There’s no doubt we’ve got 'sole', but if the foot traffic on local trails — along with the horse and wheel traffic — is any indication, we seem to be wearing through them these past 16 months or so.
The wilds of Simcoe County, with its vast tracts that make up the province’s largest municipal forest, has been beckoning, as have the pockets of local Crown land, provincial tracts, vast trail networks within Barrie itself, and a bounty of waterways all around.
More people have been heading to the great outdoors as traditional recreational offerings have been out of reach during the pandemic.
“A lot of people, I think, have discovered our properties that hadn’t been out to them previously,” Simcoe County forester Graeme Davis told BarrieToday. “We’ve certainly had a very large increase in recreational use of all kinds.”
The county and the city don’t measure the traffic of the trails, but for the county the increased use of parking spaces has been noticeable.
“Some of our properties that had historically seen very little use suddenly have got demand for eight, 10, 20 cars parked at a single time for people just out for a hike. We’ve never had to provide that level of space before, so we’re keeping up the best that we can,” said Davis.
Then there’s the increased attraction of the local user groups.
Davis points to the growth of some clubs that actively use the forested lands, cutting trails and maintaining them.
The Simcoe County Off-Road Riders Association claims the title of the largest off-road riding club in Ontario with more than 2,000 members and inventory of more than 350 kilometres of maintained, designated trails in 2019.
The Simcoe County Mountain Bike Club also boasts a membership south of 2,000. It, too, maintains a series of trails in the Simcoe County forests as well as through some privately owned land with the help of its volunteers.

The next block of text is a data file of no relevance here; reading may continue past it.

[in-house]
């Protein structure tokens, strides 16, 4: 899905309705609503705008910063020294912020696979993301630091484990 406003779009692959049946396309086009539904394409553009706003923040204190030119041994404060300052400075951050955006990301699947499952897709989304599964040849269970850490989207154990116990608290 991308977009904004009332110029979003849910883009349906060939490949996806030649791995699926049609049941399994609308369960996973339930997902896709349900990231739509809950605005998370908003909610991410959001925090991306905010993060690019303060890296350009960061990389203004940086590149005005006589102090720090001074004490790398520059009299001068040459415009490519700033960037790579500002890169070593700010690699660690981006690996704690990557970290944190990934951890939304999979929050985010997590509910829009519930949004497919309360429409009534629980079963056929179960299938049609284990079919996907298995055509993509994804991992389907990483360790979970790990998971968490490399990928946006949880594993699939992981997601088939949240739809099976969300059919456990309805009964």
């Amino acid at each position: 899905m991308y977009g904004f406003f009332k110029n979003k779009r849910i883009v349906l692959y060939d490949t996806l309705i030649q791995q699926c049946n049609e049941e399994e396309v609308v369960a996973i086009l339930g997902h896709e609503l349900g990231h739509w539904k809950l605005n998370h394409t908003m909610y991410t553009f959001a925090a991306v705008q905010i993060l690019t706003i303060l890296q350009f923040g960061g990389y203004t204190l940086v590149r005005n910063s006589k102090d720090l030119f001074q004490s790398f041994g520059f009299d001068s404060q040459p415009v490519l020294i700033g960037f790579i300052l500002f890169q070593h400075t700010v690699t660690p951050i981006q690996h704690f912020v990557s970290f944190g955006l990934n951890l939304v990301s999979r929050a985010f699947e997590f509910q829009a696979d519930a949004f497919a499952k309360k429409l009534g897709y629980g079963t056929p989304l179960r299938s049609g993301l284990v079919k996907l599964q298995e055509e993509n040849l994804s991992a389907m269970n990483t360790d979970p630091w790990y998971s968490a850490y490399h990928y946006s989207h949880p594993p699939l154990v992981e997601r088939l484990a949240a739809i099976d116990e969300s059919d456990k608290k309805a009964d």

Simcoe County Mountain Bike Club president Joe Pearson says the pandemic has brought a huge focus to the bike industry, which has been overrun by the explosive demand for bikes locally and internationally.
“It’s been exciting to see the growth,” he said. “We’ve seen a huge positive vibe in the community itself. ... And people helping people. Our Facebook group we have for our membership has been nothing but positive.”
The parking lots, which were quickly filling up, was driving the need for additional spaces which he said municipalities responded to with expanded and new lots.
The bike club maintains 160 kms of trails throughout Simcoe County and 60 kms of fat bike trails available year-round, with 'The Hub' at Line 7 North in Oro-Medonte Township as its base where it set up a complete bike maintenance stand.
In past years, its membership remained steady at around 1,000, but that’s jumped to 2,200, partly as a result of the pandemic, making it one of the country’s largest clubs of its kind.
“This area is sort of a mecca for mountain biking,” said Pearson, pointing to the vast forests available, the Hardwood Ski and Bike facility in Oro-Medonte Township with Horseshoe Resort’s downhill riding program nearby — all close to the country’s largest population base.
Simcoe County has more than 33,000 acres under management of what it calls multi-use working forests, always adding to its land base. The long-term management plan for the forests focuses on the different types of environmental benefits — such as stabilizing soils, keeping the watershed healthy, carbon capture and storage.
The properties are also financially self-sustaining — managed tree harvesting generates revenue allowing the county to reinvest in management of existing land and expansion. Signs indicate trail closures where there is logging in progress.
The social benefits of the working forests are widely available to a range of recreational users.
The Hendrie Tract near Anten Mills was the start of the Simcoe County forests 99 years ago and remains one of the most popular with a variety of uses with hiking and ATV trails as well as snowmobile use — a system that has a network that criss-crosses county and private property.
There’s been an increase of use with the expansion of a large block of forest at the edge of Midland, Penetanguishene and Tiny Township.
The forests, which exist across the county, also attract particular local use.
Davis points out the majority of the trail development has arisen through use agreements with recreational partners, such as the cycling and off-trail groups.
“For example, the Ganaraska trail association has permission to mark and maintain hiking trails through a whole range of our properties,” said Davis. “They really help to provide a safe hiking experience.”
He suggests checking out maps of the county forests to see the trail and uses of properties.
Davis also points out that there are no facilities at any of the locations and users are expected to take out anything they bring in, which can be a challenge with more people using the trails.
“It’s been great to have all that available,” said Pearson.